One year ago today, I was on the trip of a lifetime - Dubai and South Africa. While Sean stayed back at the hotel (recovering from jet lag), the boys and I went on a "desert safari" where we went sand surfing and camel riding, and hung out at an outdoor hookah lounge in the 118 degree Arabian Desert - that was how we spent the Fourth of July 2019.
The culture of Dubai is quite an interesting one. I remember being cautious of the "dress code" and schooling my family on the national rules - no swearing in public, for example! A day or two after we'd arrived, we realized there were websites and apps that were inaccessible, and we experienced censorship for the first time.
During our stay, there was a bit of a scandal in the royal family. An Emirate prince had suddenly died due to a drug overdose apparently, and a few months before we arrived, Princess Haya escaped Dubai with her children in pursuit of a divorce from the ruler of Dubai, Sheikh Mohammad, who had four wives. Interestingly enough, there was no mention of any of this while we were there. No headlines anywhere. We asked our tour guide about it - with whom we'd spent the whole day on a private "Dubai ala Mode" tour, but she was completely mum. Lips sealed. Clearly, it was a forbidden topic.
A cosmopolitan city, Dubai is a melting pot, rich with cultures from around the globe who co-exist beautifully smack dab in the middle of the most conflicted region in the world. The architecture is mind boggling, the cleanliness was outstanding, and the forward-thinking advancements were impressive. There is practically no crime and we felt thoroughly safe. And yet there is an undercurrent of corruption and their own form of insidious slavery. While we are glad we went, we left there with mixed feelings.
Upon our arrival in South Africa, we were met with a palpable soul that hums throughout the people. An indescribable heartbeat of pride, contentment, and happiness makes South Africa an unforgettable place. Yet, the unemployment rate is 30%, crime is higher than most other nations in the world, and there are scores and scores of post-Apartheid squatter camps alongside major highways. We visited Robben Island and saw Mandela's prison cell - a place he called home for 27 years as a political prisoner.
On our final flight home, as we filled out our traveler entry forms on the plane upon descent, I pulled out my passport - that little blue book that I've had since I was 12 years old, and have flashed at immigration officials a hundred times. I still am in awe of its power.
People leave the only place they've ever called home, said goodbye to family they'll never see again, risked their lives in unspeakable conditions, in pursuit of a better life that awaits in America. I've never done anything to deserve that little blue book - just lucky I was born here.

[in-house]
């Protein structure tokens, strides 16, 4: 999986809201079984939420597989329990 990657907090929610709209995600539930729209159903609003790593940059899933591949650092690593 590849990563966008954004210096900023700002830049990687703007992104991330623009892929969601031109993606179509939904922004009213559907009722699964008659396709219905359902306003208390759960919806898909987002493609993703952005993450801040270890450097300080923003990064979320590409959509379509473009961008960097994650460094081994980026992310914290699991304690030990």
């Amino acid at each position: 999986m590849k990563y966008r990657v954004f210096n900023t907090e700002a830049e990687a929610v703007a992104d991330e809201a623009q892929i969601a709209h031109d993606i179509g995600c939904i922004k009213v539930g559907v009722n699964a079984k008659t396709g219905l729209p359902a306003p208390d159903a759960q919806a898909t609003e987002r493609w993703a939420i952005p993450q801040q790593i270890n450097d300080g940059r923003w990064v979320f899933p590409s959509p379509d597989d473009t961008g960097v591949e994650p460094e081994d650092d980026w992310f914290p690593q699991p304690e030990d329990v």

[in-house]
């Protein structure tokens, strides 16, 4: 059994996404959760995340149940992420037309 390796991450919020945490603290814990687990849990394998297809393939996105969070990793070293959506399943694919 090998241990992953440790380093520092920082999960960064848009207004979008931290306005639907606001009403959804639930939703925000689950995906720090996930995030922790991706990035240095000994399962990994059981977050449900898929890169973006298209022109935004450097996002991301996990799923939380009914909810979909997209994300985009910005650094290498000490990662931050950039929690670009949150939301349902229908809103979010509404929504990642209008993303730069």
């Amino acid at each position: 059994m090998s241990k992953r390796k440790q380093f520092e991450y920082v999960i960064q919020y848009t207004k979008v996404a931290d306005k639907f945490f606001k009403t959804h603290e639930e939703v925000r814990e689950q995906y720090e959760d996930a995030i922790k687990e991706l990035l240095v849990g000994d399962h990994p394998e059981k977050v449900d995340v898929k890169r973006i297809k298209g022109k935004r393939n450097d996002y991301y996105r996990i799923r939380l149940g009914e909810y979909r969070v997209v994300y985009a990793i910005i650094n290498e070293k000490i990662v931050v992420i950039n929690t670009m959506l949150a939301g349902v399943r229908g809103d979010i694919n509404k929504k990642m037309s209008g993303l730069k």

If my boys have heard my speech once, they've heard it a hundred times, and give me the proverbial eye-roll, with a "yeeeessss we know" muttered under their breath. But as a mother, I don't care if they dismiss it - it'll surely sink in anyway. Whenever we leave or arrive in the county and I hand them their passports, I preach my passport mantra:
"Boys - see this little blue book? Hold it close and tight, and let it be a reminder of the privilege you have. Let it be a reminder of the freedoms you hold as a human being. Let it be a token to the hopes and dreams that you get to have - the possibilities that are within reach, all because you happened to be born in a country that has given you opportunity from the moment you arrived in this world. It is your responsibility - if, for no other reason, than out of respect for those who do not have your God-given rights - to seize that opportunity and use it to its fullest extent. Do something with it. Discover your purpose, and use your gifts to make the world a better place than it was when you came into it. The freedom that lies behind that little blue book is what makes anything possible. And always, always, be thankful you can."
Our country is not perfect. We are not where we want to be - but we've come a long way. Our journey will be everlasting, and through it all, we must never forget the gifts, blessings, the rights and responsibilities we have - not only as citizens of the world, but in humankind itself. We must forgive ourselves and forgive one another, if we ever expect to heal. They say forgiveness isn't about the other person. In fact, it's about claiming the peace that you deserve.
"As I walked out the door toward the gate that would lead to my freedom, I knew that if I didn't leave my bitterness and hatred behind, I would still be in prison." ~ Nelson Mandela
The exit from Robben Island